Researchers Suggest Three Reasons Behind Silent Hypoxia Caused By COVID-19

Researchers Suggest Three Reasons Behind Silent Hypoxia Caused By COVID-19

A recent study was conducted by a group of researchers to investigate the possible reasons resulting in silent hypoxia caused by COVID-19. Silent hypoxia is a condition when oxygen levels in the body are abnormally low. In this study, the biomedical engineers used computer modeling to examine the three different situations causing silent hypoxia.

The researchers first studied how COVID-19 affects the lungs’ ability to regulate blood direction. Clinical data suggested that the lungs of some COVID-19 patients were unable to restrict the blood flow to the damaged tissue but were potentially opening up those blood vessels even more.

Next, they examined how blood clotting impacted blood flow in different regions of the lung. Due to the inflamed lining of blood vessels from the COVID-19 infection, tiny blood clots formed inside the lungs had the potential to incite silent hypoxia.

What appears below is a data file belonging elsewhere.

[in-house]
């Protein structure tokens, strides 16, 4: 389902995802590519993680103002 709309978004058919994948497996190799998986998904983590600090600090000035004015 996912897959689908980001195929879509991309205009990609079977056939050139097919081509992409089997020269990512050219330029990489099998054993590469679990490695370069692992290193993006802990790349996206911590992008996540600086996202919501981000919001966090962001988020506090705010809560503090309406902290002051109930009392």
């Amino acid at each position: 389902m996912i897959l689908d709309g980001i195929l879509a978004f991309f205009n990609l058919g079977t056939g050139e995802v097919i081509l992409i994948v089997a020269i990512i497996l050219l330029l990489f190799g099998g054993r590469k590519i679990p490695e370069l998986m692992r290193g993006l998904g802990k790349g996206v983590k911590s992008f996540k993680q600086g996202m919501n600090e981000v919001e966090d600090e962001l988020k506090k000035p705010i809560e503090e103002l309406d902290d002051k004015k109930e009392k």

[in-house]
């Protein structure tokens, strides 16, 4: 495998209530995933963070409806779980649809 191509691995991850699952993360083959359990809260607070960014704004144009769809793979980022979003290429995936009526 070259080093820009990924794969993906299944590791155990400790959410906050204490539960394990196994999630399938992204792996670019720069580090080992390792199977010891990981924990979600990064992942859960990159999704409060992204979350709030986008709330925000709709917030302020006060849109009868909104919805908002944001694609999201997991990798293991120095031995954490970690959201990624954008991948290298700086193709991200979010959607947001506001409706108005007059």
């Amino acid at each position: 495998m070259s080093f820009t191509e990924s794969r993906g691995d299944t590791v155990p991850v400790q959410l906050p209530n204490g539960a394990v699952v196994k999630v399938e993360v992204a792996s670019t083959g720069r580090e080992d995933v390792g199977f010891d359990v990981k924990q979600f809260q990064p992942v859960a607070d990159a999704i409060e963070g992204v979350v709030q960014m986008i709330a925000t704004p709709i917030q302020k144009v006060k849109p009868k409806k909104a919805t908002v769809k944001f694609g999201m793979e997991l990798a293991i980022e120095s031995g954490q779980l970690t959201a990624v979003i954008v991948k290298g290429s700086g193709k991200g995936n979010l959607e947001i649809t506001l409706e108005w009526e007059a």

Third, the researchers examined whether COVID-19 conflicts with the normal ratio of air-to-blood flow required for the normal functioning of the lungs. While this type of mismatch is common in respiratory illnesses, researchers suggest that for this to the cause of silent hypoxia, the mismatch must be happening in parts of the lung that don’t appear injured or abnormal on lung scans.

To Know More, You May Refer To:

Jacob Herrmann, Vitor Mori, Jason H. T. Bates, Béla Suki. Modeling lung perfusion abnormalities to explain early COVID-19 hypoxemia. Nature Communications, 2020; 11 (1) DOI: 10.1038/s41467-020-18672-6 1

References:
  1. Herrmann, J., Mori, V., Bates, J.H.T. et al. Modeling lung perfusion abnormalities to explain early COVID-19 hypoxemia. Nat Commun 11, 4883 (2020). https://doi.org/10.1038/s41467-020-18672-6 []

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